3. Hi chaps and chapesses. Didn't get to see the game on Sunday due to TV not showing it here but after being out of touch for a long time how far away are we from the supposed measuring stick? TBH a 2-0 defeat is more than I would have expected. What is more gutting is that they are certainly no great shakes and if we had been managed rightly on our so called journey we could and should have won this and been a match for them. As such, anyone who was there can let me know far behind are we? And if we get promotion via the plays off this season where are we on par with the other sides.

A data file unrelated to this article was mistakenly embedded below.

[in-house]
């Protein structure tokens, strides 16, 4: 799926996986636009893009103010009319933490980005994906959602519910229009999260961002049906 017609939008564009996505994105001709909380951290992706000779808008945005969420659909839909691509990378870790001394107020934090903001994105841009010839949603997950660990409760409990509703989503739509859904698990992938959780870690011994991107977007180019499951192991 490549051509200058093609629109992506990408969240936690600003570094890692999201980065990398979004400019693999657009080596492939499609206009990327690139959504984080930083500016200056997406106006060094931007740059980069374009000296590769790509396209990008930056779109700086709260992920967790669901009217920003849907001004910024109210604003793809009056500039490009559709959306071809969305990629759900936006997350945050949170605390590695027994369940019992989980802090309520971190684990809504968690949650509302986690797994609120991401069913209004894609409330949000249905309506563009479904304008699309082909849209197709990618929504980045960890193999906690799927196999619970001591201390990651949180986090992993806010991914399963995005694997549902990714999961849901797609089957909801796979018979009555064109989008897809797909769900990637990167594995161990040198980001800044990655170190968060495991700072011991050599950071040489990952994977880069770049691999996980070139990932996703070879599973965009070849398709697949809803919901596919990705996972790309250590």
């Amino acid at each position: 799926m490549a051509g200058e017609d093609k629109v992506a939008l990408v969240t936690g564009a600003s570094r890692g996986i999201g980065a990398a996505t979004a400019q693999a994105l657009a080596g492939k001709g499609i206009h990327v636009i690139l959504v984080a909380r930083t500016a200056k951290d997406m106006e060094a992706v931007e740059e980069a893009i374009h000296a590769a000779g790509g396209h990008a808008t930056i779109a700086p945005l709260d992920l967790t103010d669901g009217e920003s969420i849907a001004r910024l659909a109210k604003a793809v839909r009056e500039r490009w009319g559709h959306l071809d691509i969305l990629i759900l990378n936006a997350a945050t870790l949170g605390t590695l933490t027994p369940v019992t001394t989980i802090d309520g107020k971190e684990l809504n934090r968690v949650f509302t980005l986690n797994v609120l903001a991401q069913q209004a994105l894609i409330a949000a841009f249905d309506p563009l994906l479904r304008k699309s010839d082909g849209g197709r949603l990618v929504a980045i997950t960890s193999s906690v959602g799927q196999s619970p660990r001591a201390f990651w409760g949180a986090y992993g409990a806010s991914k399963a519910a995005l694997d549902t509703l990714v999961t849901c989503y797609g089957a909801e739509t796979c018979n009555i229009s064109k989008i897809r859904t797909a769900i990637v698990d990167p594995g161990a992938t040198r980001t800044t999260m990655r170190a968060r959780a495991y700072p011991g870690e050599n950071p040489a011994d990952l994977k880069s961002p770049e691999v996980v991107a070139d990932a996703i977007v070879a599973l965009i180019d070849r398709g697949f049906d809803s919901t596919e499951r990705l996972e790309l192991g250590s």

4. Glasgow Rangers bidding to sign clutch of Newcastle United fringe players on deadline day Glasgow Rangers are hoping to tie up a multiple loan deal for a clutch of Newcastle United fringe players on deadline day. The Ibrox club are eager to bolster their squad in order to keep a tight grip on the Scottish Championship play-off spot they are currently occupying. With Hearts the runaway leaders, Rangers’ hopes of promotion will go up in smoke if they slip out of second place with Hibernian breathing down their neck. Now Rangers hope to sign some of United’s fringe players which could see the likes of Haris Vuckic, Gael Bigirimana and Kevin Mbabu going north of the border. Today is the last day that international loan deals can be completed and that includes moves to Scotland. I haven't a clue about these players, but I'm sure they'll be better than what we have at the moment. http://www.chroniclelive.co.uk/sport/football/transfer-news/glasgow-rangers-bidding-sign-clutch-8561228?